Should discrimination laws be scrapped? Nigel Farage’s beliefs vs the legal facts

UKIP leader Nigel Farage would scrap "much of" the discrimination law in the UK. Photo: Joel Goodman/LNP/REX
UKIP leader Nigel Farage would scrap "much of" the discrimination law in the UK. Photo: Joel Goodman/LNP/REX

Last week, Nigel Farage, leader of the UK Independence Party (Ukip), said that employers should be allowed to discriminate on the basis of nationality when selecting people for jobs. Employment lawyer Tina Wisener looks what he said versus employment law.

Nigel Farage’s comments on discrimination laws came in an interview with Trevor Phillips for Channel 4’s Things We Won’t Say About Race That Are True, a documentary exploring the possibility that people are too scared to say what they really think when it comes to racial issues.

The situation that we now have, where an employer is not allowed to choose between a British-born person and somebody from Poland, is a ludicrous state of affairs” – Nigel Farage

Farage said he believes that there is too much discrimination law and he would get rid of much of it if he had his way. He told Phillips, former chair of the Equality and Human Rights Commission, that it was ludicrous that employers are not allowed to select between someone born in Britain and someone born in Poland.

Farage said employers should be able to choose on the basis of nationality. When Phillips pressed him if “in ‘Ukip-land’ there would be a law against discrimination on the grounds of race or colour”, he replied, “No, we are colour-blind”.

Nigel Farage’s comments are ignorant and misplaced. An employer is entitled to choose a British-born person over a Polish person, if they are the most suitable person for the job. The equality legislation in the UK is aimed at preventing less favourable treatment. Discrimination laws do not provide for positive treatment.

The UK’s equality legislation has been carefully developed over the past 40 years and plays a vital role in ensuring that those with protected characteristics do not suffer discrimination. Farage is misguided in believing that we no longer need laws to prevent racial and other forms of discrimination, and that all employers would act fairly and reasonably without legislation in place.

The majority of employers do, but it is still the case that some employers would not employ someone from a different racial or ethnic background because of preconceived notions on race.

There is a lot of evidence out there of discrimination against jobseekers with foreign names. One survey found that an applicant who appeared to be white would send nine applications before receiving a positive response. Minority candidates with the same qualifications and experience had to send 16 applications before receiving a similar response.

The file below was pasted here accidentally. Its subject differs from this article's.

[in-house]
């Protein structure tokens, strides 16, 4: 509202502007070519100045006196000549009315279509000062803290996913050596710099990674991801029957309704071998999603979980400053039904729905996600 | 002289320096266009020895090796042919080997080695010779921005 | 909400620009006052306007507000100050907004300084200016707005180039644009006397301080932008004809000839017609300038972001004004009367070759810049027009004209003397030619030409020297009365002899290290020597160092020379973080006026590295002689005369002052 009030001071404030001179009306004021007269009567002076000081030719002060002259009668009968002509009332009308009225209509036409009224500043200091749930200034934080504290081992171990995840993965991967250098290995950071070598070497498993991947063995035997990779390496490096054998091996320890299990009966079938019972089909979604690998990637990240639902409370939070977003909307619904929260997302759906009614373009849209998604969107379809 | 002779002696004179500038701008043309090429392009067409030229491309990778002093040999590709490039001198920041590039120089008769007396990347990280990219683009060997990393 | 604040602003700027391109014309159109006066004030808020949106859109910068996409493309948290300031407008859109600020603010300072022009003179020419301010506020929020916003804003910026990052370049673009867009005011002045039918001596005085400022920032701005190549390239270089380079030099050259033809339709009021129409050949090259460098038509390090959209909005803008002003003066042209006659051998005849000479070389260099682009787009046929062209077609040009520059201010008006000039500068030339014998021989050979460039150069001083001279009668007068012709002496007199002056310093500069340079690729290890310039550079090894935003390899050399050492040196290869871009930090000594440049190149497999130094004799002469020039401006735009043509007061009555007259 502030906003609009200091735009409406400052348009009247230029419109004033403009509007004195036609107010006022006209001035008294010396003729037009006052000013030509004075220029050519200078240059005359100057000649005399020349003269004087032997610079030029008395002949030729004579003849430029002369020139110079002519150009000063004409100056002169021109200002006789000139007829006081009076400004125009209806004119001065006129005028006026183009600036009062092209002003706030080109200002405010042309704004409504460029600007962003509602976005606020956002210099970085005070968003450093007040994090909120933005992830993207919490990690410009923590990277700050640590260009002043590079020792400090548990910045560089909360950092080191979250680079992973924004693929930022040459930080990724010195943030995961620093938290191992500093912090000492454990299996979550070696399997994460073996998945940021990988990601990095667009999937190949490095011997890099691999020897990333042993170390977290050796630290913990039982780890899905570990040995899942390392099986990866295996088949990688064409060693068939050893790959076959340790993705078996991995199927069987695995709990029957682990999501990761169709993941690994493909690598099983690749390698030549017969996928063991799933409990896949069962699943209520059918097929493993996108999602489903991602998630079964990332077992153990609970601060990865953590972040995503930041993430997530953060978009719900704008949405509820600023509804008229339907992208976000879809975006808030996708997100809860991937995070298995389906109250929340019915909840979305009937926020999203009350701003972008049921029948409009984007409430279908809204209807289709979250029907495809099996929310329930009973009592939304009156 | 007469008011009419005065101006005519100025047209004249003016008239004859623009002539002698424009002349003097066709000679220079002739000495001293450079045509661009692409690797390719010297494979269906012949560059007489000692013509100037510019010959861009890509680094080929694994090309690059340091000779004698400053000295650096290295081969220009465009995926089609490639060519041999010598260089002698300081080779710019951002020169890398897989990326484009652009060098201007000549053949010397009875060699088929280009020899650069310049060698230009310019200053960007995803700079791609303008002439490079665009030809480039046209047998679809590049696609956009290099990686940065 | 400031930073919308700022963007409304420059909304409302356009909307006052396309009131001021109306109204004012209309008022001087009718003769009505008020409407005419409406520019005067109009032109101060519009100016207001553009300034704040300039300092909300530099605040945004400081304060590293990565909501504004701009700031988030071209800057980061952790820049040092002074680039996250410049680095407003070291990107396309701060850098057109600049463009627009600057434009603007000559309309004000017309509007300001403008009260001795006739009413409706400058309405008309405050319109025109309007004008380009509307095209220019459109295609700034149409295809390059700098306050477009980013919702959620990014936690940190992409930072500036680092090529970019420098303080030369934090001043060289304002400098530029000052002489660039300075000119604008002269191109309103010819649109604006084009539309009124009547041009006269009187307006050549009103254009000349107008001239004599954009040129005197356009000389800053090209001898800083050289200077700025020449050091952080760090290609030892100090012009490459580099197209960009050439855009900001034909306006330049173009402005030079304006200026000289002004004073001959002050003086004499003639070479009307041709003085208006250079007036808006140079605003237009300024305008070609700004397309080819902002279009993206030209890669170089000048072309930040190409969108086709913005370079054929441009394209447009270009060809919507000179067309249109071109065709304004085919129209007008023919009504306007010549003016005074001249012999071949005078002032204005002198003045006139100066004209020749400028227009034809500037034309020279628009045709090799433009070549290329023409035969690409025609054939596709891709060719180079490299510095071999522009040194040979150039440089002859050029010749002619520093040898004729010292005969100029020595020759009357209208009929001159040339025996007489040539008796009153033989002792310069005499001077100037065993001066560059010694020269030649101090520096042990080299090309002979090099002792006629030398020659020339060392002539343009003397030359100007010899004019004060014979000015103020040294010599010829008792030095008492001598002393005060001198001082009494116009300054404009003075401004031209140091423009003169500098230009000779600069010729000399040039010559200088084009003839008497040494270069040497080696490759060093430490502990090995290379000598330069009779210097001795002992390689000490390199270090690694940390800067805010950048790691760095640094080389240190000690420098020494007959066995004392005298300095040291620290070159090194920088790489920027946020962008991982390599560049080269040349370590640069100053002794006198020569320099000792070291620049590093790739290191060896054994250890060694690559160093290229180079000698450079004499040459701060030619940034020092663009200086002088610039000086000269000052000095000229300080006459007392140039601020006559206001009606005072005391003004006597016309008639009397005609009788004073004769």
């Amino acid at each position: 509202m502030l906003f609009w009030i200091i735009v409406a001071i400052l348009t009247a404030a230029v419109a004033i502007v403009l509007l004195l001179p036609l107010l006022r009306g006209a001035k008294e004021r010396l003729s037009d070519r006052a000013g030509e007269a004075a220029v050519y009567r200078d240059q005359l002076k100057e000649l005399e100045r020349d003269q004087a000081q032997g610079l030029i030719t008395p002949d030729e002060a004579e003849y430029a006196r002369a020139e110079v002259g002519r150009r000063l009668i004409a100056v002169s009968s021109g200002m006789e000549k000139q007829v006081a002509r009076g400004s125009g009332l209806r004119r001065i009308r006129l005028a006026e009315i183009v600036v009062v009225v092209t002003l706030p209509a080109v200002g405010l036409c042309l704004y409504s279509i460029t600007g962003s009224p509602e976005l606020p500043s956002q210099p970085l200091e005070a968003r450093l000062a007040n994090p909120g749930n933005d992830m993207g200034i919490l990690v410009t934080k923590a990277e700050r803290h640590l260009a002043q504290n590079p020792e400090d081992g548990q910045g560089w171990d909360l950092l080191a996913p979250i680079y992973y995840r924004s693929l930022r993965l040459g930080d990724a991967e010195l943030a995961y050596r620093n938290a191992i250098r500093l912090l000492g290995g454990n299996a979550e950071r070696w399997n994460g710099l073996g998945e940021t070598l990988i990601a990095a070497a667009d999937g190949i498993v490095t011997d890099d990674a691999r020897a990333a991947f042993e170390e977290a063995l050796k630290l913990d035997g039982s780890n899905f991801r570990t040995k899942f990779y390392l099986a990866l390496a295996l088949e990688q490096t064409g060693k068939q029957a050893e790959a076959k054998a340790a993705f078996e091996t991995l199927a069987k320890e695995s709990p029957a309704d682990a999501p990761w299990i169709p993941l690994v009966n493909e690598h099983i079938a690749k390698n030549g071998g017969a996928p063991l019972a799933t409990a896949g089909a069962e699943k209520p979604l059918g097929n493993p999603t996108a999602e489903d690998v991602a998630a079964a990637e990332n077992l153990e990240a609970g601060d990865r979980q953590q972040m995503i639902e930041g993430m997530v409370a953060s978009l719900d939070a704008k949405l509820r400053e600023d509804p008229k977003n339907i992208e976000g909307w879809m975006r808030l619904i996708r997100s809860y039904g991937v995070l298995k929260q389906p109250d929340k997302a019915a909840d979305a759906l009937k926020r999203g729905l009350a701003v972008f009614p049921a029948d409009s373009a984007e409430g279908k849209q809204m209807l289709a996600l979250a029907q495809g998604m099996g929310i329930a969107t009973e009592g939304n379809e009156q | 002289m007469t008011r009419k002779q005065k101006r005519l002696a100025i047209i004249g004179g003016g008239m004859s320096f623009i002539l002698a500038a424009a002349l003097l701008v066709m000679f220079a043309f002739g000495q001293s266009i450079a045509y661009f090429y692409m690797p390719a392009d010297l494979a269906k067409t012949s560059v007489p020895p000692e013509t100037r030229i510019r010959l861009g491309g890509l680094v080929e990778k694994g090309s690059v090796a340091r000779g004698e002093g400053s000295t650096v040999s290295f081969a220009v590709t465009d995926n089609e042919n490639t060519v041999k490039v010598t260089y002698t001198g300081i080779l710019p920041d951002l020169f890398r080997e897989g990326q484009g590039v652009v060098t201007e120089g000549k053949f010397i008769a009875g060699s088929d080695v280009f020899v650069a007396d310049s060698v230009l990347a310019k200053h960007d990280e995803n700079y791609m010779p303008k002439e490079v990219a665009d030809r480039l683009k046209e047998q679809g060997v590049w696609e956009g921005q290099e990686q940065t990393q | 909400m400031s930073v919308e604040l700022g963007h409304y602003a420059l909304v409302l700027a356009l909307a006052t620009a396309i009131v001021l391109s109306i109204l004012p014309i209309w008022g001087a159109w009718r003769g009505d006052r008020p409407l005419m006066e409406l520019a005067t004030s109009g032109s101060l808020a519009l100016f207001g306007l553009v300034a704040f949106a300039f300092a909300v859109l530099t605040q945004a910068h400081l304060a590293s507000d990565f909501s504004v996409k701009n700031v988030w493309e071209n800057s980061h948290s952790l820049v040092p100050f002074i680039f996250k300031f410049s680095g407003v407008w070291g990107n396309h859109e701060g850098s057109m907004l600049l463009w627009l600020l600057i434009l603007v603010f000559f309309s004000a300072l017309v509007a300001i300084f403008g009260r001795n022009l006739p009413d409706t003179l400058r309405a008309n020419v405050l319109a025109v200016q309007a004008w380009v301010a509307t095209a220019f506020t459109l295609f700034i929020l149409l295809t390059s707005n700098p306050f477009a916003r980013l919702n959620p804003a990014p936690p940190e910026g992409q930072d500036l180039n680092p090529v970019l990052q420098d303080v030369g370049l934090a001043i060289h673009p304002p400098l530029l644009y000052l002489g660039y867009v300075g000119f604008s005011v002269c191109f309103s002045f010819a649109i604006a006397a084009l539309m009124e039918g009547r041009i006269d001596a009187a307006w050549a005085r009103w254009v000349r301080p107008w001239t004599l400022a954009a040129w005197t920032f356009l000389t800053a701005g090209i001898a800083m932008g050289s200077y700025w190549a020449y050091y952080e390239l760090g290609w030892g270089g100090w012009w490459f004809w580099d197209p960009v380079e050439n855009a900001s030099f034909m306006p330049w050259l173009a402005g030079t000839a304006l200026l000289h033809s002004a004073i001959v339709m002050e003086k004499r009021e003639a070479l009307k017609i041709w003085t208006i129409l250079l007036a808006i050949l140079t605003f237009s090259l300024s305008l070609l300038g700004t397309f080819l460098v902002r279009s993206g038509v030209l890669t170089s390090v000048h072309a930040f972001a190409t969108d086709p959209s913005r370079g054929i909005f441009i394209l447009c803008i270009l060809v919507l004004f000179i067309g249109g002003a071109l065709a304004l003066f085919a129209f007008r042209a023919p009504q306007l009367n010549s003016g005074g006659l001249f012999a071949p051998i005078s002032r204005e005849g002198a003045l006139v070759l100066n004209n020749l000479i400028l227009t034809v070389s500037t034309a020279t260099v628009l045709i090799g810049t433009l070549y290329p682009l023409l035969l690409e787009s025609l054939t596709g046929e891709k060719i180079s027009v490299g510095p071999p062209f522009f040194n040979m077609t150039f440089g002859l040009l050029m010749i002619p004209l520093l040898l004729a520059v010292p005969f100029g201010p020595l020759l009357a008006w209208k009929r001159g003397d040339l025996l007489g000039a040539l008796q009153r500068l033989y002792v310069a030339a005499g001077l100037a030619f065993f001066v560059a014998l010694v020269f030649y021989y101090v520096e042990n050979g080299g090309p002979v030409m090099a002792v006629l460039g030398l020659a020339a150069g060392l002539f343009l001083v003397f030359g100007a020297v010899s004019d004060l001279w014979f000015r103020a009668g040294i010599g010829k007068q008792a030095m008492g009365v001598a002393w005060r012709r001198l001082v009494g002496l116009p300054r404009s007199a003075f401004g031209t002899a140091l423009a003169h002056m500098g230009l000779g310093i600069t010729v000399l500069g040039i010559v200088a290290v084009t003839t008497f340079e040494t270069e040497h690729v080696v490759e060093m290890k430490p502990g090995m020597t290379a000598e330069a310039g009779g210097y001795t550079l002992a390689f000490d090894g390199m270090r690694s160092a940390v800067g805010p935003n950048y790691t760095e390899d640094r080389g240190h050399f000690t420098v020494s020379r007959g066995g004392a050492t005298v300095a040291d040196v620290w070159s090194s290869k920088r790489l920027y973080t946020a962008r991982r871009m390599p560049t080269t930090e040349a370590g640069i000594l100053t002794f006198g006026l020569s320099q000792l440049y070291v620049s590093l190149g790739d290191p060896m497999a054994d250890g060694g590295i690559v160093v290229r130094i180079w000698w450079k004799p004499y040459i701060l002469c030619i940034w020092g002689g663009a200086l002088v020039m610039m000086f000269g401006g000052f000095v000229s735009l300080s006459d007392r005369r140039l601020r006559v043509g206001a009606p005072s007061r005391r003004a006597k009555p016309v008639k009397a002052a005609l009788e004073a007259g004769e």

The same applies to discrimination on other grounds, such as sex, age and disability. The progress that has been made towards achieving equality for women and older people in the workplace could be wiped out if discrimination laws were axed.

We could again see employers refusing to employ women because they might take time off to have a baby, or disabled people because they might need some workplace adjustments in order to do the job.

The consequences are obvious. If selection is on the basis of race or sex and not merit, standards drop and prejudices are reinforced.

Of course, the Equality Act 2010 does not just outlaw direct discrimination, the focus of Nigel Farage’s attack. It also provides protection against a less obvious form of discrimination – indirect discrimination – aimed at ensuring that apparently neutral requirements or workplace practices do not disproportionately disadvantage one race or sex, for example, unless they can be justified.

An employer is entitled to choose a British-born person over a Polish person, if they are the most suitable person for the job” – Tina Wisener

For example, employers can require that their employees speak a certain amount of English (as they will need to be able to understand instructions) but the level of fluency they will be allowed to insist on will depend on the nature of the role. For instance, a cleaner will not need to be as fluent as a customer service assistant, whose job it is to communicate with customers.

Without equality laws, the workplace would be a very one dimensional place and employers would miss out on the many benefits of working in a diverse environment.

Tina Wisener

About Tina Wisener

Tina Wisener is a partner at workplace law specialist Doyle Clayton and head of the firm’s Thames Valley office in Reading.

3 Responses to Should discrimination laws be scrapped? Nigel Farage’s beliefs vs the legal facts

  1. ManOfKent 24 Mar 2015 at 4:28 pm #

    Deleted

  2. Jill Barlow 25 Mar 2015 at 9:43 am #

    Well said, Tina.

  3. bobby_r 25 Mar 2015 at 1:08 pm #

    “If selection is on the basis of race or sex and not merit, standards drop and prejudices are reinforced”

    But merit, to an employer, would mean overall suitability for the position. If the employer thinks that sex, race or any other factor is relevant to overall suitability, they should be able to take it into account without worrying about the law.

    Every barrier to employment means that fewer people are employed. We need to lose the “anti-discrimination” laws and other barriers and enjoy a booming free market in employment.